Monday, 9 January 2017

Developer : Being the Outsider

As someone controlling projects it's sometimes hard to get into the action with others around me, the best way is to talk to those people, to be involved to offer anything you can; perhaps not opinion, but fact to start off with.  Over time working with people this way I've always found you are invited into the more intimate meetings, the nuptials of the project, if you will.

This is a natural, human, process.  Great, or grand, projects such as Nasa's probes to the outer planets in the 1970's had much press attention, indeed some projects such as Nasa'a Magellen probe of the 1990's had press not only present, but directly interacting with the engineers and scientists (and then writing excellent books - "The Morning Star" by the late Henry S F Cooper anyone).

However, the mundane and private enterprise contains projects of a lot less public interest, indeed they are private interactions.  And if as a member of a company you've not yet had time to foster those friendly interrelations to gain constructive access to the meetings about a project you do find yourself as the Outsider.

You can hop and jump and try to peer through the murky world of hints and conjecture, but without getting up and digging into the project this can be hard work.  You may just want to help, but those inside the project might perceive you as stepping on toes, or going beyond your bounds of responsibility.

This is where the management have to see something, if you're already in a position to approach the project as a higher grade or manager role and offer yourself into the loop, that's easy and relates back to building bridges.  But if you're not, management have to recognise and apply you to the project.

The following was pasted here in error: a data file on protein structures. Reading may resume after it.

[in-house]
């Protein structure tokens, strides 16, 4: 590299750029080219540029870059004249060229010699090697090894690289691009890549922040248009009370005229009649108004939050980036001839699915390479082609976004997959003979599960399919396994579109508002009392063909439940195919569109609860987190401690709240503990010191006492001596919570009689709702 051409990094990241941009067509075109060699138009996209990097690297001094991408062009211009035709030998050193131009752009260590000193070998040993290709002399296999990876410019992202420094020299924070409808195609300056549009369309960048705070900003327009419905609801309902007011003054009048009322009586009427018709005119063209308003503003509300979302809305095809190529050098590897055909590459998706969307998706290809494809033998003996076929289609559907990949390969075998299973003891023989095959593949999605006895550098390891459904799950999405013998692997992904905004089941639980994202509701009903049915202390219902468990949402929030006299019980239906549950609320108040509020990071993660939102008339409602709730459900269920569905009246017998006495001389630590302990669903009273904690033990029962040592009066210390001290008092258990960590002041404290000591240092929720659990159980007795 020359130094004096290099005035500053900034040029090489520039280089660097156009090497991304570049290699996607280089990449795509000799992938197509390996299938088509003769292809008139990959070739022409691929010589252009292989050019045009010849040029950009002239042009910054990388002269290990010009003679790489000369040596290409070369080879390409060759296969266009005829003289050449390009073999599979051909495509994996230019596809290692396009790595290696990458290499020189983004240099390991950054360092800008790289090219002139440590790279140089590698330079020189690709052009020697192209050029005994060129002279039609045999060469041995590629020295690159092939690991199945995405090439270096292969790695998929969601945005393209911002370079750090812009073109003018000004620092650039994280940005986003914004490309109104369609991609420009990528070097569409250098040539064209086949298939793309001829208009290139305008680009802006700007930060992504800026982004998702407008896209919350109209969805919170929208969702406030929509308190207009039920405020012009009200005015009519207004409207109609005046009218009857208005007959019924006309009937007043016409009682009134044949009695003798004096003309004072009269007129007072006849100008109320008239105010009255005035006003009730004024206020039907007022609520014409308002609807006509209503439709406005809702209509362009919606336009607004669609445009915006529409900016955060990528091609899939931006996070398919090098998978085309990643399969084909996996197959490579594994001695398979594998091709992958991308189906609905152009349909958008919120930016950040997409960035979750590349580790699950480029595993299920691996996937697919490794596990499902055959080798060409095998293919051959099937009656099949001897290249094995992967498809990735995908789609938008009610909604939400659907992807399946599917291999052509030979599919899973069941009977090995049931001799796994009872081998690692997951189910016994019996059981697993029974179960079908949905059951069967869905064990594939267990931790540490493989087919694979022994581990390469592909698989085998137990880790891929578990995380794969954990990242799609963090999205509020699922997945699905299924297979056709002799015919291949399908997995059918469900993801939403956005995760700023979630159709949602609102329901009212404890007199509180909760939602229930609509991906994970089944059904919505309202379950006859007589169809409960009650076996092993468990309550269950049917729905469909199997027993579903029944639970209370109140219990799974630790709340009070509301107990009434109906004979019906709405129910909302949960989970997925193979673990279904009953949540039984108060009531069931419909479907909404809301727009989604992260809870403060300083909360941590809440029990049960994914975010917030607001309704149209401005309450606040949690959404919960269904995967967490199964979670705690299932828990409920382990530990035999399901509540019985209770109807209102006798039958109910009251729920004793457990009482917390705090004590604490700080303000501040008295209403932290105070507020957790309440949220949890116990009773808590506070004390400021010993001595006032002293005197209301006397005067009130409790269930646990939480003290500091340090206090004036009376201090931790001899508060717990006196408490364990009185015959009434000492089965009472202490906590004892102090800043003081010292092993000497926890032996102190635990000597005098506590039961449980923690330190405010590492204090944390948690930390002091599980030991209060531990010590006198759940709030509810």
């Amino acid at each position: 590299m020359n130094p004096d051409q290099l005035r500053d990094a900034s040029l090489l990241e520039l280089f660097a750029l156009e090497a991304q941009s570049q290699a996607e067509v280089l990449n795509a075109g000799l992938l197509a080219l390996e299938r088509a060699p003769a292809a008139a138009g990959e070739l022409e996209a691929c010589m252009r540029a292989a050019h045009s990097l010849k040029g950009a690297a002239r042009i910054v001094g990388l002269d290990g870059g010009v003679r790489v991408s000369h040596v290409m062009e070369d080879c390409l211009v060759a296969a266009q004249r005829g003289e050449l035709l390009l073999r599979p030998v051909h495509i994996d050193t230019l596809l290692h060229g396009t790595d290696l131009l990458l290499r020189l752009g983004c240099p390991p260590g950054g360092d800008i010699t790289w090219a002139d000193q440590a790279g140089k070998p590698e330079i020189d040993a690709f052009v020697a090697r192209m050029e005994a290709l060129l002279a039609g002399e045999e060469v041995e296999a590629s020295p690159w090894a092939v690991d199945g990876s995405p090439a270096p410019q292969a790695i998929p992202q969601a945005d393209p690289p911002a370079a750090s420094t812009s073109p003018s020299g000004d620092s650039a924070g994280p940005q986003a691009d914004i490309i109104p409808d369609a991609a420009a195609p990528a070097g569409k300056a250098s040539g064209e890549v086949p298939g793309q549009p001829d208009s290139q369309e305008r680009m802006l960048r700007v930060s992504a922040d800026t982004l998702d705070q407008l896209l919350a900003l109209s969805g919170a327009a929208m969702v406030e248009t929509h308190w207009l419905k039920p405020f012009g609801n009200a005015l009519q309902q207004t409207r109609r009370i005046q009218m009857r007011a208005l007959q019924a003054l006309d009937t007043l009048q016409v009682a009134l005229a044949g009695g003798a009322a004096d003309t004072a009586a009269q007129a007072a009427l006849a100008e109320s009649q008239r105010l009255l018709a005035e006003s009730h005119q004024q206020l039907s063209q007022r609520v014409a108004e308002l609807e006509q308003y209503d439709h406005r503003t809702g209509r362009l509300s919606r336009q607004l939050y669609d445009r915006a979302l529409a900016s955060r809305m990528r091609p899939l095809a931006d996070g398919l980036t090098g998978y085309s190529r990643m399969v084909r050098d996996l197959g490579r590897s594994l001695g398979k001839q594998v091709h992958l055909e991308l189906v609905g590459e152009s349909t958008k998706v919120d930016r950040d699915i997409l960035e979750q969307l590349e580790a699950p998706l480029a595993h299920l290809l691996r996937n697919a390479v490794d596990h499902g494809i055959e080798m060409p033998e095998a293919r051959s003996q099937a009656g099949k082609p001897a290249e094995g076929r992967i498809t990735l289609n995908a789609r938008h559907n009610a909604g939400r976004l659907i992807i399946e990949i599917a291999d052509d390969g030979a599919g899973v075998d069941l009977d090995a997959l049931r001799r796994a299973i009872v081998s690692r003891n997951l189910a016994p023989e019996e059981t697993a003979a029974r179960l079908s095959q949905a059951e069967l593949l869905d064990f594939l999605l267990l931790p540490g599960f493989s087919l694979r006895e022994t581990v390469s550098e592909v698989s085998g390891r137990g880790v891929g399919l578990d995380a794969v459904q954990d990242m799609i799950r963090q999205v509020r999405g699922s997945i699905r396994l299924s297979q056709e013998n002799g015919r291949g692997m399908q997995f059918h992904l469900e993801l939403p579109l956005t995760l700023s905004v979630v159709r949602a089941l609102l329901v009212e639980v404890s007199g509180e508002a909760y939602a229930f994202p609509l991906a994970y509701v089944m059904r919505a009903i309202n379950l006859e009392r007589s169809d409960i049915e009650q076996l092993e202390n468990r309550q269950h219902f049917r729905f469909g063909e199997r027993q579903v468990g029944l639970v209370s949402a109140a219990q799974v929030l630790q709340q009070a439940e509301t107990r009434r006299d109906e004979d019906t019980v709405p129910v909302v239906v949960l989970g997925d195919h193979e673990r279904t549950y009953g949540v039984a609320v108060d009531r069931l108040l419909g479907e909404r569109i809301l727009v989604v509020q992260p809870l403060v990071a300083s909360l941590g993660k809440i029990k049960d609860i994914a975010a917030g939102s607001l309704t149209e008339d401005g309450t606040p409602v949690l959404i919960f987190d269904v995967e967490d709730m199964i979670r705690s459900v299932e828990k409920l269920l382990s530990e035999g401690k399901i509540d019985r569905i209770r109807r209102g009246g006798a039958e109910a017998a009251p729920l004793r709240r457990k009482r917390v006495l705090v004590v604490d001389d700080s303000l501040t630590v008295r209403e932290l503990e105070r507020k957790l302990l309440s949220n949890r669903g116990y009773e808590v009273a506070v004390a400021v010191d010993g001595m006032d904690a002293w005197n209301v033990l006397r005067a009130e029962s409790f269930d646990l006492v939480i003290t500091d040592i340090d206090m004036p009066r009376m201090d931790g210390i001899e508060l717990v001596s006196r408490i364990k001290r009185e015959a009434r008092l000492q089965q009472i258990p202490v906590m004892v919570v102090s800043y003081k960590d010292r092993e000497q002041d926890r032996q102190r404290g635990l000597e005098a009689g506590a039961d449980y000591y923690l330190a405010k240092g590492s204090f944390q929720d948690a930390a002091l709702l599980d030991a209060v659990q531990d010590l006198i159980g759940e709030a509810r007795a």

Beyond team membership, stepped aside from the scrum master, and not overarching the product owner; to use the right buzz words, that is you have to literally be a fly on the wall and then slide yourself into position to help, rather than hinder.

How you do this is dependent on the people, you can offer code review, document review, hints or tips on hardware or architecture.  You can assist the team members or scrum master, even getting a round of coffee in can be that little bit which helps keep the folks on track.

But without yourself oiling the cogs of development with presence, approachable and an obvious willingness then you will likely remain the Outsider, you won't be on the ground floor for development meetings, you won't be in the loop with e-mail about project, you won't even know what is going on around you.  If you end up in this situation, you need to address is up the chain, to push for somewhere to help yourself fit.

You always need a good manager above you to help with this, and in return you need to help them in order to help yourself.

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